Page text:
Europe is sending a probe to Venus, teaming up with NASA to rocket 3 missions to the planet in the next 15 years

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An illustration of the EnVision spacecraft with Earth (left) and Venus (right).

After decades of gazing longingly at Mars, the world’s space agencies are finally turning back to look at Venus.

Last week NASA announced that it had picked two new missions to go to Venus – one, called VERITAS, to orbit the planet and another, called DAVINCI+, to plunge to its surface. Now the European Space Agency (ESA) is throwing its hat in the ring.

The ESA revealed Thursday that it’s sending its own probe to Venus – an orbiter called EnVision. The mission aims to study how the planet’s atmosphere, surface, and interior interact to create the infernal pressure cooker it is today. Together, the three probes spell a renaissance in Venutian science.

“A new era in the exploration of our closest, yet wildly different, solar system neighbor awaits us,” Günther Hasinger, ESA Director of Science, said in a press release. “Together with the newly announced NASA-led Venus missions, we will have an extremely comprehensive science program at this enigmatic planet well into the next decade.”

The NASA missions are set to launch between 2028 and 2030, and the ESA probe sometime in the early 2030s.

Venus’ climate became hellish long ago, but it may have hosted life

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A composite image of Venus from NASA’s Magellan spacecraft and Pioneer Venus Orbiter.

Venus used to be a lot like Earth. The two planets are about the same size, and they’re made of the same material. Scientists think Venus could have even had oceans in the distant past.

But something happened that drastically changed Venus’ climate. Today it’s the hottest planet in our solar system, thick with yellow, heat-trapping clouds of sulfuric acid. Its average surface temperature is a blistering 880 degrees Fahrenheit (471 degrees Celsius) – hot enough to melt lead – and its crushing air pressure is more than 90 times that of Earth’s.

The upcoming missions could help scientists understand how Venus became such an extreme environment, whether it was hospitable to life, and whether or not its volcanoes are still erupting.

The world’s interest in Venus was rekindled in September, when a new study suggested the planet’s clouds could harbor microbial aliens.

That’s because researchers found traces of phosphine – a gas typically produced by microbes on Earth – in the upper reaches of Venus’ clouds. However, a follow-up study suggested those trace elements weren’t phosphine, but rather sulfur dioxide, casting doubt on the idea that Venus could be habitable.

These new missions could help settle that debate.

“It is astounding how little we know about Venus, but the combined results of these missions will tell us about the planet from the clouds in its sky through the volcanoes on its surface, all the way down to its very core,” Tom Wagner, a NASA Discovery Program scientist, said in a statement about the NASA missions. “It will be as if we have rediscovered the planet.”

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China has landed a spacecraft on Mars for the first time, delivering a water-hunting rover to the red planet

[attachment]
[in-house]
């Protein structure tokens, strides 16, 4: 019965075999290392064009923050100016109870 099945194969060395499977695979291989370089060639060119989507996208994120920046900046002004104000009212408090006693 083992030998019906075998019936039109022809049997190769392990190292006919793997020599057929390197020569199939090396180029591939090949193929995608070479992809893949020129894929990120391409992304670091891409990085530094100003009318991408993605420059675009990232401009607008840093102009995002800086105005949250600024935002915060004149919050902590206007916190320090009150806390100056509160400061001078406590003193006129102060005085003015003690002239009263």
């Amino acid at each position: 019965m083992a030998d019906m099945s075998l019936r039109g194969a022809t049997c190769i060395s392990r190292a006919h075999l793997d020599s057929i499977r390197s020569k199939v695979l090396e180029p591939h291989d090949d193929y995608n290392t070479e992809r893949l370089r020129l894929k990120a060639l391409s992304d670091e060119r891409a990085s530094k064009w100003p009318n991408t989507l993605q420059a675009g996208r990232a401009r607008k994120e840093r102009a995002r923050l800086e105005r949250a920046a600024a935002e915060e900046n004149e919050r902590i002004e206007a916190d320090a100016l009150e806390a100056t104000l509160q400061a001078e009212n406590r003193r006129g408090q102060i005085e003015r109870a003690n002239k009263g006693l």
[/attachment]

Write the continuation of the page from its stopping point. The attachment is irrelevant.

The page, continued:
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An illustration of China’s Zhurong rover leaving the lander to explore the Martian surface.

China has landed its first spacecraft on the surface of Mars, according to Chinese state media.

The mission, called Tianwen-1, or “questions to heaven,” is the first to send a spacecraft into the planet’s orbit, drop a landing platform onto the Martian surface, and deploy a rover all in one expedition.

If everything went according to plan, a gumdrop-shaped landing capsule separated from the Tianwen-1 orbiter on Friday evening and fell toward Mars. With the lander and rover safely tucked inside, the capsule plummeted through the Martian atmosphere, friction heating the material around it to temperatures exceeding 2,000 degrees Fahrenheit.

High above the red-dust Martian surface, a supersonic parachute had to deploy to slow the capsule’s fall. As the lander neared its destination, thrusters should have fired downward to help it decelerate. Then it should have lowered itself to the surface on a set of legs to absorb the impact.

China has not released details about the state of the lander or rover. But if everything is in good shape, the landing would make China the third nation to ever successfully put a robot on the Martian surface. It’s the first non-NASA Mars landing since the Soviet Union’s rover touched down in 1971.

Tianwen-1 launched in July 2020 and the spacecraft slipped into orbit around Mars in February. Landing was “the most challenging part of the mission,” the CNSA previously said. Only half the spacecraft that have ever attempted a Mars landing have succeeded.

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The Tianwen-1 probe, carrying a lander and rover in a landing capsule, en route to Mars. Photo released December 16, 2020.

Now, China’s first Mars lander and rover are sitting in the middle of Utopia Planitia, a vast field of ancient volcanic rock that may have extensive reserves of water ice beneath its surface. If space agencies like NASA someday send humans to Mars, water would be a crucial resource because it can both sustain astronauts and get broken down into hydrogen and oxygen for rocket fuel. It’s unlikely Mars-bound spaceships could carry enough water, oxygen, and hydrogen for the entire journey there and back.